Oedipus Complex
Freud believed that the Oedipus complex was "...one of the most powerfully determinative elements in the growth of the child" (Richter 1016). Essentially, the Oedipus complex involves children's need for their parents and the conflict that arises as children mature and realize they are not the absolute focus of their mother's attention: "the Oedipus complex begins in a late phase of infantile sexuality, between the child's third and sixth year, and it takes a different form in males than it does in females" (Richter 1016).
Freud argued that both boys and girls wish to possess their mothers, but as they grow older "...they begin to sense that their claim to exclusive attention is thwarted by the mother's attention to the father..." (1016). Children, Freud maintained, connect this conflict of attention to the intimate relations between mother and father, relations from which the children are excluded. Freud believed that "the result is a murderous rage against the father...and a desire to possess the mother" (1016).
Freud pointed out, however, that "...the Oedipus complex differs in boys and girls...the functioning of the related castration complex" (1016). In short, Freud thought that "...during the Oedipal rivalry [between boys and their fathers], boys fantasized that punishment for their rage will take the form of..." castration (1016). When boys effectively work through this anxiety, Freud argued, "...the boy learns to identify with the father in the hope of someday possessing a woman like his mother. In girls, the castration complex does not take the form of anxiety...the result is a frustrated rage in which the girl shifts her sexual desire from the mother to the father" (1016).
Freud believed that eventually, the girl's spurned advanced toward the father give way to a desire to possess a man like her father later in life. Freud believed that the impact of the unconscious, id, ego, superego, the defenses, and the Oedipus complexes was inescapable and that these elements of the mind influence all our behavior (and even our dreams) as adults - of course this behavior involves what we write.
Freud and Literature
So what does all of this psychological business have to do with literature and the study of literature? Put simply, some critics believe that we can "...read psychoanalytically...to see which concepts are operating in the text in such a way as to enrich our understanding of the work and, if we plan to write a paper about it, to yield a meaningful, coherent psychoanalytic interpretation" (Tyson 29). Tyson provides some insightful and applicable questions to help guide our understanding of psychoanalytic criticism.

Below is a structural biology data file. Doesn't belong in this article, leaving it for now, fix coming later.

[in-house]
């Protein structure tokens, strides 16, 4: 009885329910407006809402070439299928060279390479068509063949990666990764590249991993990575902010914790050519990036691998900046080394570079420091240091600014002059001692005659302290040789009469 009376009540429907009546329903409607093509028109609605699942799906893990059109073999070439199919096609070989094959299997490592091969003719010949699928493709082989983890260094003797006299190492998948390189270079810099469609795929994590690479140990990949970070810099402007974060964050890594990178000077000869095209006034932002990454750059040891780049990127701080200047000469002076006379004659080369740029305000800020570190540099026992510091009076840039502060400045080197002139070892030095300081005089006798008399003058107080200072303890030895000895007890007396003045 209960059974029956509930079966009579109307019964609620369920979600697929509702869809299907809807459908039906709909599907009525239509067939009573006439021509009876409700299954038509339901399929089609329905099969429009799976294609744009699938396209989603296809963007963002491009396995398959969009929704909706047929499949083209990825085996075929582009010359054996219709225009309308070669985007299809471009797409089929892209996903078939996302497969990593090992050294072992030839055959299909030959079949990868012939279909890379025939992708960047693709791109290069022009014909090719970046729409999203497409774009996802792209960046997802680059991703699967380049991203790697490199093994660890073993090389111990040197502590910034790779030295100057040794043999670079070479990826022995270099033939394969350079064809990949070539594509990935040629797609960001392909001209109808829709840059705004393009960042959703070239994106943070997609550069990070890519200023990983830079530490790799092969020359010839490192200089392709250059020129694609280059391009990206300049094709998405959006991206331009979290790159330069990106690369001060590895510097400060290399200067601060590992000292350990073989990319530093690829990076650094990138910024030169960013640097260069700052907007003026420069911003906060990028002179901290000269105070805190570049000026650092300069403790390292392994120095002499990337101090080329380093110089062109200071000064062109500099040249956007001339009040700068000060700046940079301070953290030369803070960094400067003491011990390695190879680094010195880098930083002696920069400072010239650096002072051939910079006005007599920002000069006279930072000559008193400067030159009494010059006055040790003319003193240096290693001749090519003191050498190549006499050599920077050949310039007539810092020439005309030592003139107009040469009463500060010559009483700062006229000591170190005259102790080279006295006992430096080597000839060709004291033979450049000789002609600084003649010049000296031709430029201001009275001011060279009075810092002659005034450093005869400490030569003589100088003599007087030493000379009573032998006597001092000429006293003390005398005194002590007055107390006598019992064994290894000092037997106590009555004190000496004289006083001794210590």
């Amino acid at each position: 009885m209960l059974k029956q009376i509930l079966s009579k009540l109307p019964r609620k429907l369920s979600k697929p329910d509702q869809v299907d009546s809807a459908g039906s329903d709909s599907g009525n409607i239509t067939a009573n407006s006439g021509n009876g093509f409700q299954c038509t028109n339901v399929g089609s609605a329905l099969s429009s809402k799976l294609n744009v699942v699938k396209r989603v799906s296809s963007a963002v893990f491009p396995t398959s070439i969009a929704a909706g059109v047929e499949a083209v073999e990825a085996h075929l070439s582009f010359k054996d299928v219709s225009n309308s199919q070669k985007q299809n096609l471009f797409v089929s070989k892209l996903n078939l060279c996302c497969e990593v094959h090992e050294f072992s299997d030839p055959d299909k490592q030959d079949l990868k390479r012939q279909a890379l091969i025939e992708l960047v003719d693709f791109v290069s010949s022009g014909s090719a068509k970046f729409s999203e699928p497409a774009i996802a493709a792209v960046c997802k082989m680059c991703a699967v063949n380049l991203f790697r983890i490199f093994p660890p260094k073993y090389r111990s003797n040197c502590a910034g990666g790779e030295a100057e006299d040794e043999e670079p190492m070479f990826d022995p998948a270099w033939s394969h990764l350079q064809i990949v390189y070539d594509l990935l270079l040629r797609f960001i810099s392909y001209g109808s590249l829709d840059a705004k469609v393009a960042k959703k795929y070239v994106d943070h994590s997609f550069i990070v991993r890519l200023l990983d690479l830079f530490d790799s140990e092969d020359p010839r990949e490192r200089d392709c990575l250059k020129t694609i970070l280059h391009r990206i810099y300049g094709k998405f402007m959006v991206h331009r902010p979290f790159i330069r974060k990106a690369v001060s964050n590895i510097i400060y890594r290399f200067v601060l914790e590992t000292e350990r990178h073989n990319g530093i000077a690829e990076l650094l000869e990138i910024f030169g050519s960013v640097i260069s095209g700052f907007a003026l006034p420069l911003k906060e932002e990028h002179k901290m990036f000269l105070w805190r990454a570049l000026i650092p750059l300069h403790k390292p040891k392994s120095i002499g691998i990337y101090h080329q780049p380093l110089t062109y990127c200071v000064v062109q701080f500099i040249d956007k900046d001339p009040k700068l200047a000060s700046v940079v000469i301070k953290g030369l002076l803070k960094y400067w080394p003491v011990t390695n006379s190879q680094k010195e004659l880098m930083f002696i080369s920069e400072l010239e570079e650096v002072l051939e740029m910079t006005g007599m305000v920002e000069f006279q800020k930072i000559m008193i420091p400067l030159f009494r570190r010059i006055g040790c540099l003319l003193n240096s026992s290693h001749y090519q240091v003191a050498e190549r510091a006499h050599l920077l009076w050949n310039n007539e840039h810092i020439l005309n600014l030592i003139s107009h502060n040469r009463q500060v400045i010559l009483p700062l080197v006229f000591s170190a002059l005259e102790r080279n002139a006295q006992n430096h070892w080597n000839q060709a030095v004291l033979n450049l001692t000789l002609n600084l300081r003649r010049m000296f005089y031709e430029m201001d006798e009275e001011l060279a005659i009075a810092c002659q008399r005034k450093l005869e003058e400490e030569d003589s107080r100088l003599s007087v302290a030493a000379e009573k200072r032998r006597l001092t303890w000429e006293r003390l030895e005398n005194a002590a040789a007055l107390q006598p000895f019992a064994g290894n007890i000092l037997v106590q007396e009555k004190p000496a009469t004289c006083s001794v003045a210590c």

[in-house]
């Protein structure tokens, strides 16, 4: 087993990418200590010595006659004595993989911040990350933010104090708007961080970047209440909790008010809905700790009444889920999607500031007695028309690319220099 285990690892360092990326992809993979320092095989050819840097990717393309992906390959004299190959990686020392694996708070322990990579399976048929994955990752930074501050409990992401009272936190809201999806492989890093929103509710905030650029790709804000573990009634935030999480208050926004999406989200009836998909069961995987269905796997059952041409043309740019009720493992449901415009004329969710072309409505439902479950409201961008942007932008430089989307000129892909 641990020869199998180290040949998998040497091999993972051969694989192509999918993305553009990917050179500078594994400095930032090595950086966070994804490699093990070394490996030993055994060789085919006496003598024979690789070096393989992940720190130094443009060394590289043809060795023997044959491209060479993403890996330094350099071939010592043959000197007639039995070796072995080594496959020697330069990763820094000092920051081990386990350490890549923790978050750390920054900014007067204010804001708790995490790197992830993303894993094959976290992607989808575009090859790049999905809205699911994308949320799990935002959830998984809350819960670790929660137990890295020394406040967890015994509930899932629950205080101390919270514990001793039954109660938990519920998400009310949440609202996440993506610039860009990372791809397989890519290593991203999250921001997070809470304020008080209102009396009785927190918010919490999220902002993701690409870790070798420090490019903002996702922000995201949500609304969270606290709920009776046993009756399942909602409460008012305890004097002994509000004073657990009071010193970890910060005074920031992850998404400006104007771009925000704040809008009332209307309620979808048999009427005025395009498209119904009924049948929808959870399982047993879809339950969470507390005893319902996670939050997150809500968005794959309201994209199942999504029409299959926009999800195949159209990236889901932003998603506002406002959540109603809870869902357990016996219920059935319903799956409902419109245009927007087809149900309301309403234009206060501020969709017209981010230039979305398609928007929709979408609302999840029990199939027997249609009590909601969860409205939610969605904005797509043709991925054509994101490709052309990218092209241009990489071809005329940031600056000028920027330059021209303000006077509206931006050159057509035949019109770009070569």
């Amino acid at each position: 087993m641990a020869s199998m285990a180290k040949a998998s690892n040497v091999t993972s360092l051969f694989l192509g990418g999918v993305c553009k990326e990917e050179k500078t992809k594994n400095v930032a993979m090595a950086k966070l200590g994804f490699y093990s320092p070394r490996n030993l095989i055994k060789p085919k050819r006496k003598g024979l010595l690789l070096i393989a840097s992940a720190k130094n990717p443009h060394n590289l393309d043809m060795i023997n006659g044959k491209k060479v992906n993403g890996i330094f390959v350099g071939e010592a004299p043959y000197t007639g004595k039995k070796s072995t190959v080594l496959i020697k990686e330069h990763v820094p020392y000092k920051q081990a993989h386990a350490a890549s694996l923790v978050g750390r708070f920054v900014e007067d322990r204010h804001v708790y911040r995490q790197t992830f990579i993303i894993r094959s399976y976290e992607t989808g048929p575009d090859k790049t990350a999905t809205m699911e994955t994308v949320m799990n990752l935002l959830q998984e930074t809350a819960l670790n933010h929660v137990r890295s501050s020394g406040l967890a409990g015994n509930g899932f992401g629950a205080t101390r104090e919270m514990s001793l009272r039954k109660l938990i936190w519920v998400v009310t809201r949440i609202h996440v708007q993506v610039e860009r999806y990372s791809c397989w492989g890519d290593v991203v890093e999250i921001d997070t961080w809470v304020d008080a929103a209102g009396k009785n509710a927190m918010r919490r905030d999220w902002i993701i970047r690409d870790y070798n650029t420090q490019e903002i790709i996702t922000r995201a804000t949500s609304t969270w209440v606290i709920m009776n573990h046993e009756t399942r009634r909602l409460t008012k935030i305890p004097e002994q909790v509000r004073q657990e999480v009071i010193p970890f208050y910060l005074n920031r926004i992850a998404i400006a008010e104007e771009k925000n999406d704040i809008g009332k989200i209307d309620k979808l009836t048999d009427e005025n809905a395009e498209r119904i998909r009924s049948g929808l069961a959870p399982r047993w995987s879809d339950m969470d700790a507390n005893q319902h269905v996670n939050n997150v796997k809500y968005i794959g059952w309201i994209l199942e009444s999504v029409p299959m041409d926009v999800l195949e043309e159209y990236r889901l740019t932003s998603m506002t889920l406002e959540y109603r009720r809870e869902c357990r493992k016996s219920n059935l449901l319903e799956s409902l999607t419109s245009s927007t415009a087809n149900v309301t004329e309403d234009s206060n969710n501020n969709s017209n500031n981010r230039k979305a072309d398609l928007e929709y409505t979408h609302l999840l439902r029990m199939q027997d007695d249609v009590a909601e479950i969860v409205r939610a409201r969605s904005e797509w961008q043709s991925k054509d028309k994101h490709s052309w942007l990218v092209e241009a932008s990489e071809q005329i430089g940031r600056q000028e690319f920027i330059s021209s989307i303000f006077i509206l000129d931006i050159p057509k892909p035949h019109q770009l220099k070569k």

Typical questions:

  • How do the operations of repression structure or inform the work?
  • Are there any oedipal dynamics - or any other family dynamics - are work here?
  • How can characters' behavior, narrative events, and/or images be explained in terms of psychoanalytic concepts of any kind (for example...fear or fascination with death, sexuality - which includes love and romance as well as sexual behavior - as a primary indicator of psychological identity or the operations of ego-id-superego)?
  • What does the work suggest about the psychological being of its author?
  • What might a given interpretation of a literary work suggest about the psychological motives of the reader?
  • Are there prominent words in the piece that could have different or hidden meanings? Could there be a subconscious reason for the author using these "problem words"?

Carl Jung

Jungian criticism attempts to explore the connection between literature and what Carl Jung (a student of Freud) called the “collective unconscious” of the human race: "...racial memory, through which the spirit of the whole human species manifests itself" (Richter 504). Jungian criticism, closely related to Freudian theory because of its connection to psychoanalysis, assumes that all stories and symbols are based on mythic models from mankind’s past.
Based on these commonalities, Jung developed archetypal myths, the Syzygy: "...a quaternion composing a whole, the unified self of which people are in search" (Richter 505). These archetypes are the Shadow, the Anima, the Animus, and the Spirit: "...beneath...[the Shadow] is the Anima, the feminine side of the male Self, and the Animus, the corresponding masculine side of the female Self" (Richter 505).
In literary analysis, a Jungian critic would look for archetypes (also see the discussion of Northrop Frye in the Structuralism section) in creative works: "Jungian criticism is generally involved with a search for the embodiment of these symbols within particular works of art." (Richter 505). When dealing with this sort of criticism, it is often useful to keep and handbook of mythology and a dictionary of symbols on hand.
Typical questions:

  • What connections can we make between elements of the text and the archetypes? (Mask, Shadow, Anima, Animus)